Sorry for the delay
Hi guys, its been a while! My life has been quite exciting but also very busy! The company i helped co-found is about to embark on our first feature length animation. While this is an absolutely amazing opportunity it has also meant i've had to look at a lot of things that i've never used/done before. Hopefully over the next few blog posts ill detail some of the things i've looked into. Primarily over the last 6 months i've been diving deep into Houdini by SideFX. Having used (and hated) Autodesk Maya for around 10 years, using Houdini is a breath of fresh air. While Houdini is quite old, it is one of the most forward leaning applications, usually the first to introduce new features or trends (opensubdiv, bullet, openvdb) and isn't afraid to break compatibility to improve the workflow. Contrast this with Maya which is slow moving and has tonnes of legacy.
My Linux system
Over the last few months i've tried various distro's and possibilities and while most of them didn't last on my system for longer than a few hours at best, three stood out
+Nixos +Elementary OS +KDE Neon
Now if you've read my other blog posts you know i love minimalism, and those distro's are not know for being lightweight, well not my kind of lightweight anyway. However each of these distro's have something about them that i enjoyed.
First lets talk about NixOS, most likely the distro that could get me to switch from *Void*\Linux. Now NixOS is a completely unique (as far as i can see) distribution with the concept of declarative functional configuration. OK, but what does that mean? Simply put NixOS configures the whole system using a couple of files. These files describe installed packages and their configuration, for instance telling the system to use Org along with specifying drivers to use (e.g. libinput) and their configuration (e.g. XkbLayout). These files also describe the users on the system along with groups they are in. The whole system is then built using these recipe files. You can roll back to a previous version at anytime, which is a godsend if a package update hoses your critical system.
The part i particularly like about NixOS is that when you rebuild the system it only includes the parts you need. If you previously install a package in most distributions, removing it doesn't necessarily remove its installed dependencies and doesn't cleanup misc files/folders that were created. With NixOS this doesn't happen. NixOS ensures a clean system with no cruft. The only downsides i have towards NixOS is the poor documentation (you might disagree), at least i felt they were lacking. Trying to do simple things often involved quite a while of searching. This might be due to me being used to the Arch Wiki which is superb (and to which i still use, no matter the system).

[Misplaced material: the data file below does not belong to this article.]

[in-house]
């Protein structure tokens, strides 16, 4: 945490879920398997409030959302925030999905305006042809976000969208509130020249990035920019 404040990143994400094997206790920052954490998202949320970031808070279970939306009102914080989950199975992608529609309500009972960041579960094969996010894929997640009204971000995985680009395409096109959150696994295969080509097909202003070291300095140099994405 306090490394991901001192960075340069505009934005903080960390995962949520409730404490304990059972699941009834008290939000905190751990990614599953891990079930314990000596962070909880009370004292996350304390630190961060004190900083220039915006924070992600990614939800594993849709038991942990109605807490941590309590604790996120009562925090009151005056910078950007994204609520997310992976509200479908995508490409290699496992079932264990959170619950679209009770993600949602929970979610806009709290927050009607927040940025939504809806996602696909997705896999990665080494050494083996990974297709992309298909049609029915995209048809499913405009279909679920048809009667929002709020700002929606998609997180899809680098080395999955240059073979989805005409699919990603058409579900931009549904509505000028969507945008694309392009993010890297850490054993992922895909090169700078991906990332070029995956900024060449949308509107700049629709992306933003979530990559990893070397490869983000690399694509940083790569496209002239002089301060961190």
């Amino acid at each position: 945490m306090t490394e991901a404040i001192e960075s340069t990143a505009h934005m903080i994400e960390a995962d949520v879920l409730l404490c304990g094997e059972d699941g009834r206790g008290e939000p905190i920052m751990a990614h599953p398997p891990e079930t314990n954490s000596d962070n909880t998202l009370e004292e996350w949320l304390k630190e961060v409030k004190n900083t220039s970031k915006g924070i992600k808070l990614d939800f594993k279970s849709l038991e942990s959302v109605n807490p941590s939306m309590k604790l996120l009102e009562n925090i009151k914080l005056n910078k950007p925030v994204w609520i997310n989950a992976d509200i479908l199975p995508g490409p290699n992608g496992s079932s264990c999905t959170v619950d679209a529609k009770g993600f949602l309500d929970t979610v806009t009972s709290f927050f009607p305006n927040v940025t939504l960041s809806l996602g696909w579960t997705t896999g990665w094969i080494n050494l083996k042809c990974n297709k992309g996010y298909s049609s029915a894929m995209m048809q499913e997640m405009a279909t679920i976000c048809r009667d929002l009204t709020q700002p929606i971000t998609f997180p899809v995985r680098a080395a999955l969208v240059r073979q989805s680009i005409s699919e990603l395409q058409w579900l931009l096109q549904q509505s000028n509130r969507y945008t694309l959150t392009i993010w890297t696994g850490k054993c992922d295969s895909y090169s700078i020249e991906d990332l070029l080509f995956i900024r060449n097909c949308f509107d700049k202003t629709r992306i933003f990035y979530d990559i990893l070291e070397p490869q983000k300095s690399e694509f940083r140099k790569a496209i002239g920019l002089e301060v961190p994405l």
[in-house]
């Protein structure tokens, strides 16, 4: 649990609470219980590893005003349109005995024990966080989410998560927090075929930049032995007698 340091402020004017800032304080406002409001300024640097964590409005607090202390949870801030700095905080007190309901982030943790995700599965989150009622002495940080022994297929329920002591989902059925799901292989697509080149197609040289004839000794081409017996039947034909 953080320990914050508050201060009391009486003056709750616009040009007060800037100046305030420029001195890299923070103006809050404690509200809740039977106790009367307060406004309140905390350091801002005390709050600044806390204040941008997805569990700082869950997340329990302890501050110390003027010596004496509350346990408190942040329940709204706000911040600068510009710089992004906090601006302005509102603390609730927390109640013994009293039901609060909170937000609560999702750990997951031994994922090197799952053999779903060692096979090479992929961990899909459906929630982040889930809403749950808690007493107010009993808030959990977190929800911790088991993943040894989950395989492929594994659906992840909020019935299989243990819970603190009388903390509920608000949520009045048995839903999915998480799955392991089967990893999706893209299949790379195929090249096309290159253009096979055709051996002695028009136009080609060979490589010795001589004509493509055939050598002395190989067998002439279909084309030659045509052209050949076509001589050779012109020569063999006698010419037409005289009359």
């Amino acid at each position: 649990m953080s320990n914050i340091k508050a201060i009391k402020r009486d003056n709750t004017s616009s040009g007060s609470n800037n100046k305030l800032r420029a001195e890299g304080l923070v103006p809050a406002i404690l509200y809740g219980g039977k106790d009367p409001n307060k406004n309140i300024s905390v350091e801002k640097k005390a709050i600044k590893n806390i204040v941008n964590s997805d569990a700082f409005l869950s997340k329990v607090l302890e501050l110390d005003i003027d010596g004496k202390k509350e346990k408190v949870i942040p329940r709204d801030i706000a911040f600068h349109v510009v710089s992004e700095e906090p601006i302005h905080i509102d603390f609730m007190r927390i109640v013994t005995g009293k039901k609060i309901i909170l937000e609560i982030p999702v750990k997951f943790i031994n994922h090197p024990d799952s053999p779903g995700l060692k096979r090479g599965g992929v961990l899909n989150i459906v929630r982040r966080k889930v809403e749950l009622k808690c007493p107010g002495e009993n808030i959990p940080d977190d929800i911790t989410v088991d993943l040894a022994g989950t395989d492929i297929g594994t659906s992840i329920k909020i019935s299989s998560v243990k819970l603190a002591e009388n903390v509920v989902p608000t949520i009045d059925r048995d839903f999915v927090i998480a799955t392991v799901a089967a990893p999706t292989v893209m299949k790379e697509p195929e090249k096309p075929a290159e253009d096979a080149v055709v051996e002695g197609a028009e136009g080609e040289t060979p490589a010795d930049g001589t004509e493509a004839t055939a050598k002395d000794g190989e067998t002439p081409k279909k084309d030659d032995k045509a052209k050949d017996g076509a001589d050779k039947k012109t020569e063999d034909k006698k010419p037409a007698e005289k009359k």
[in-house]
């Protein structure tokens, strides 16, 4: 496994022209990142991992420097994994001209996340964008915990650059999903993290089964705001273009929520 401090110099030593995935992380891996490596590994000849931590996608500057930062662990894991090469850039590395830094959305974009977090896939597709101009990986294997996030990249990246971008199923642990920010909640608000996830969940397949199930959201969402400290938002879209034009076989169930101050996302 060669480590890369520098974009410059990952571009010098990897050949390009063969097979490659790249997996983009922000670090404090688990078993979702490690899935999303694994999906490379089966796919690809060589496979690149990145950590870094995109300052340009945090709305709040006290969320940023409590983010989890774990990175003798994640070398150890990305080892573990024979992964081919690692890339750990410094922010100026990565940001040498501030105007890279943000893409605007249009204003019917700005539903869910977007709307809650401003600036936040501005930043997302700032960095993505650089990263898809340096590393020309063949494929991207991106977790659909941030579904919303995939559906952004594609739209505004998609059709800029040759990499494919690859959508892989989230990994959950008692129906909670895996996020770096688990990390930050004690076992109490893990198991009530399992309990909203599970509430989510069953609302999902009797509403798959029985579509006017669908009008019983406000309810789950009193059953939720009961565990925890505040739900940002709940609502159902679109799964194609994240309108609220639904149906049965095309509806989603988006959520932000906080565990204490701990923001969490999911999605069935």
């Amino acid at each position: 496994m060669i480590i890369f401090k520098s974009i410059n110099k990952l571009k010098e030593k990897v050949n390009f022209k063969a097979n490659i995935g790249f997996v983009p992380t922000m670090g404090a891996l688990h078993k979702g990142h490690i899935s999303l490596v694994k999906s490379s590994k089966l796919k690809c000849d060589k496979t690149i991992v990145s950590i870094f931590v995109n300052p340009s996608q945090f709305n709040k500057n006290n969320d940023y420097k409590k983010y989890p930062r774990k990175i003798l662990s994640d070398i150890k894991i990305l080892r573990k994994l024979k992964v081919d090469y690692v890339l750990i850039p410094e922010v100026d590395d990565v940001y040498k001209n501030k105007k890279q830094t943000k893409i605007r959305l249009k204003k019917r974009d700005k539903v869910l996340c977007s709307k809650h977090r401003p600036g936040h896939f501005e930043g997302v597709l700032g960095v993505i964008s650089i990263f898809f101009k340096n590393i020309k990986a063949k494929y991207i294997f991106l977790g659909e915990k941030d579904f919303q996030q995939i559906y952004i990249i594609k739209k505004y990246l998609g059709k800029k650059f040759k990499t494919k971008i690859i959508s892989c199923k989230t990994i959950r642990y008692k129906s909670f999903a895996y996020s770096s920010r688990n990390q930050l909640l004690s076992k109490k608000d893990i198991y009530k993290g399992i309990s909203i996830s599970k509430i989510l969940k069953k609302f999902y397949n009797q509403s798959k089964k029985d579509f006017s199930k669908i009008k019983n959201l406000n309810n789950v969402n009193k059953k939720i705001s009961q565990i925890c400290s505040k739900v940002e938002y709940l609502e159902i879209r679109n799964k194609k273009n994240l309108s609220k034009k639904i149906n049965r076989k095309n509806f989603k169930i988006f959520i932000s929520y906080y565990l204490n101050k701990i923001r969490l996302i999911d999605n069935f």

Private + Shared = RAM used Program 104.0 KiB + 45.0 KiB = 149.0 KiB runsvdir 188.0 KiB + 64.0 KiB = 252.0 KiB sh 176.0 KiB + 87.0 KiB = 263.0 KiB acpid 164.0 KiB + 115.0 KiB = 279.0 KiB agetty 232.0 KiB + 280.0 KiB = 512.0 KiB autox (2) 216.0 KiB + 321.5 KiB = 537.5 KiB xinit 336.0 KiB + 249.5 KiB = 585.5 KiB dbus-launch 408.0 KiB + 182.5 KiB = 590.5 KiB dbus-daemon 624.0 KiB + 3.5 KiB = 627.5 KiB runit 484.0 KiB + 364.0 KiB = 848.0 KiB runsv (7) 740.0 KiB + 163.5 KiB = 903.5 KiB dhcpcd 576.0 KiB + 348.5 KiB = 924.5 KiB login 820.0 KiB + 186.5 KiB = 1.0 MiB sudo 1.0 MiB + 182.5 KiB = 1.2 MiB udevd 964.0 KiB + 463.0 KiB = 1.4 MiB sshd 1.9 MiB + 185.5 KiB = 2.1 MiB wpa_supplicant 1.9 MiB + 127.0 KiB = 2.1 MiB bash 21.2 MiB + 1.6 MiB = 22.8 MiB jediepcserver 22.0 MiB + 1.4 MiB = 23.4 MiB python3.6 36.4 MiB + 2.2 MiB = 38.7 MiB Xorg 131.0 MiB + 2.4 MiB = 133.3 MiB emacs-25.3 --------------------------------- 232.2 MiB =================================
As you can see Emacs uses significantly more ram that DWM, particularly with elpy/Jedi. So you may be asking "why are you the guy who pointlessly obsesses over ram, spending 180mb on Emacs, when DWM is around 10-15mb?" Well since i've dug into Emacs, i constantly have Emacs open anyway. I found myself using a terminal less and less - let me explain. Usually when i'm interacting with my system i'm in the terminal to move files around, run applications or edit files. With Emacs i can open a file (even root files) with 'C-x C-f' so i don't need to open a terminal first, and to work with files i can use Dired Mode. What this means is that i was already spending that 180mb with my DWM setup anyway. Now i can remove DWM/st and have EMacs by my OS. The struggle however is that i'm quite used to vi keybindings and modal editing, and while evil mode is available i want to get used to the Emacs workflow first.
I'll do another blog post about my void setup, potentially doing a supplementary video showing my setup and a video going through a void install. I may also do a video of me setting up a minimal kernel from scratch. The difficulty arises from not having a good quality cam to record my screen with for the stuff i can't screen capture. (And that i'm a procrastinator)